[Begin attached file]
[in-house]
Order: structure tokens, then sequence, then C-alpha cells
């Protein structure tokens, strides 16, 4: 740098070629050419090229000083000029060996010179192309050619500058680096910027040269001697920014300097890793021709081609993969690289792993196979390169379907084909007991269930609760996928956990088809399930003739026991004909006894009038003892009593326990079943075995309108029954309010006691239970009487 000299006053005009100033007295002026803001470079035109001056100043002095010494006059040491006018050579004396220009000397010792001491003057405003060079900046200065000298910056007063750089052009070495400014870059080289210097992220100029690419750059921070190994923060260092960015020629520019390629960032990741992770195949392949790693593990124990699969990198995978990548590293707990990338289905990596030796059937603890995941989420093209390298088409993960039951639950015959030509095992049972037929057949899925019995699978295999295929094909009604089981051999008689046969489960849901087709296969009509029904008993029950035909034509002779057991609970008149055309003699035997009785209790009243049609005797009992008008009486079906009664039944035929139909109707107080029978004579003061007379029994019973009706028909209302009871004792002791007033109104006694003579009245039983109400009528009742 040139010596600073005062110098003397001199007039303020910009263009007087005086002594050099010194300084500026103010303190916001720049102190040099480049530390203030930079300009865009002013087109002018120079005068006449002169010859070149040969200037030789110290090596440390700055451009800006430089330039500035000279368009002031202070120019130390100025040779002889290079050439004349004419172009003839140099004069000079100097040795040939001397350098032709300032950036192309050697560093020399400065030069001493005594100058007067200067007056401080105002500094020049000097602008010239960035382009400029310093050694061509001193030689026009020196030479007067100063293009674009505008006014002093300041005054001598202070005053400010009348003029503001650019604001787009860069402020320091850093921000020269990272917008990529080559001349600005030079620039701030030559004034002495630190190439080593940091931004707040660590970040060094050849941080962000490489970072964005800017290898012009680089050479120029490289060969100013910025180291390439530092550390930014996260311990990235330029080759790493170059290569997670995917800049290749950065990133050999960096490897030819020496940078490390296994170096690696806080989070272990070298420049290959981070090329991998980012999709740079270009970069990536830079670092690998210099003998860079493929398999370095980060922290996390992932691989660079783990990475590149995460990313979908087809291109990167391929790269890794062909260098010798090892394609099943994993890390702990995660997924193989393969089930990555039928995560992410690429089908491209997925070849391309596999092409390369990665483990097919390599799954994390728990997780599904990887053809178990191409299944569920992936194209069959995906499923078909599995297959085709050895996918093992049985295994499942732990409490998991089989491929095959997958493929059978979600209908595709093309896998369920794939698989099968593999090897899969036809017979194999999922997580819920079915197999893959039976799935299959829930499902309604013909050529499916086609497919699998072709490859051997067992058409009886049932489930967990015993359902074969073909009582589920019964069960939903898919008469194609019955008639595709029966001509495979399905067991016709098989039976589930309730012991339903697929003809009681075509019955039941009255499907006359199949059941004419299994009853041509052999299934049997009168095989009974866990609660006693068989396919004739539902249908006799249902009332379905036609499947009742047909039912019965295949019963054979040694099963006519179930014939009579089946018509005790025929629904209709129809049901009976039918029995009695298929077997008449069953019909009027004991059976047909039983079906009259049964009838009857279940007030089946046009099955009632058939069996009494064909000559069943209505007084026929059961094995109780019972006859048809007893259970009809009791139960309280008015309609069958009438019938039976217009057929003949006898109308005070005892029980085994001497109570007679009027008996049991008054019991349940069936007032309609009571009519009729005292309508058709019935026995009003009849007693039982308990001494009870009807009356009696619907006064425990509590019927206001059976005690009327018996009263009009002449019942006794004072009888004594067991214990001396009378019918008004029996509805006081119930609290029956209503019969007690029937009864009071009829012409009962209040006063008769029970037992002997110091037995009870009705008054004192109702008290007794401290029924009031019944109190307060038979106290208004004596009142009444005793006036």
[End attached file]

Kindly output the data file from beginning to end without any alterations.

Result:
[in-house]
Order: structure tokens, then sequence, then C-alpha cells
């Protein structure tokens, strides 16, 4: 740098070629050419090229000083000029060996010179192309050619500058680096910027040269001697920014300097890793021709081609993969690289792993196979390169379907084909007991269930609760996928956990088809399930003739026991004909006894009038003892009593326990079943075995309108029954309010006691239970009487 000299006053005009100033007295002026803001470079035109001056100043002095010494006059040491006018050579004396220009000397010792001491003057405003060079900046200065000298910056007063750089052009070495400014870059080289210097992220100029690419750059921070190994923060260092960015020629520019390629960032990741992770195949392949790693593990124990699969990198995978990548590293707990990338289905990596030796059937603890995941989420093209390298088409993960039951639950015959030509095992049972037929057949899925019995699978295999295929094909009604089981051999008689046969489960849901087709296969009509029904008993029950035909034509002779057991609970008149055309003699035997009785209790009243049609005797009992008008009486079906009664039944035929139909109707107080029978004579003061007379029994019973009706028909209302009871004792002791007033109104006694003579009245039983109400009528009742 040139010596600073005062110098003397001199007039303020910009263009007087005086002594050099010194300084500026103010303190916001720049102190040099480049530390203030930079300009865009002013087109002018120079005068006449002169010859070149040969200037030789110290090596440390700055451009800006430089330039500035000279368009002031202070120019130390100025040779002889290079050439004349004419172009003839140099004069000079100097040795040939001397350098032709300032950036192309050697560093020399400065030069001493005594100058007067200067007056401080105002500094020049000097602008010239960035382009400029310093050694061509001193030689026009020196030479007067100063293009674009505008006014002093300041005054001598202070005053400010009348003029503001650019604001787009860069402020320091850093921000020269990272917008990529080559001349600005030079620039701030030559004034002495630190190439080593940091931004707040660590970040060094050849941080962000490489970072964005800017290898012009680089050479120029490289060969100013910025180291390439530092550390930014996260311990990235330029080759790493170059290569997670995917800049290749950065990133050999960096490897030819020496940078490390296994170096690696806080989070272990070298420049290959981070090329991998980012999709740079270009970069990536830079670092690998210099003998860079493929398999370095980060922290996390992932691989660079783990990475590149995460990313979908087809291109990167391929790269890794062909260098010798090892394609099943994993890390702990995660997924193989393969089930990555039928995560992410690429089908491209997925070849391309596999092409390369990665483990097919390599799954994390728990997780599904990887053809178990191409299944569920992936194209069959995906499923078909599995297959085709050895996918093992049985295994499942732990409490998991089989491929095959997958493929059978979600209908595709093309896998369920794939698989099968593999090897899969036809017979194999999922997580819920079915197999893959039976799935299959829930499902309604013909050529499916086609497919699998072709490859051997067992058409009886049932489930967990015993359902074969073909009582589920019964069960939903898919008469194609019955008639595709029966001509495979399905067991016709098989039976589930309730012991339903697929003809009681075509019955039941009255499907006359199949059941004419299994009853041509052999299934049997009168095989009974866990609660006693068989396919004739539902249908006799249902009332379905036609499947009742047909039912019965295949019963054979040694099963006519179930014939009579089946018509005790025929629904209709129809049901009976039918029995009695298929077997008449069953019909009027004991059976047909039983079906009259049964009838009857279940007030089946046009099955009632058939069996009494064909000559069943209505007084026929059961094995109780019972006859048809007893259970009809009791139960309280008015309609069958009438019938039976217009057929003949006898109308005070005892029980085994001497109570007679009027008996049991008054019991349940069936007032309609009571009519009729005292309508058709019935026995009003009849007693039982308990001494009870009807009356009696619907006064425990509590019927206001059976005690009327018996009263009009002449019942006794004072009888004594067991214990001396009378019918008004029996509805006081119930609290029956209503019969007690029937009864009071009829012409009962209040006063008769029970037992002997110091037995009870009705008054004192109702008290007794401290029924009031019944109190307060038979106290208004004596009142009444005793006036």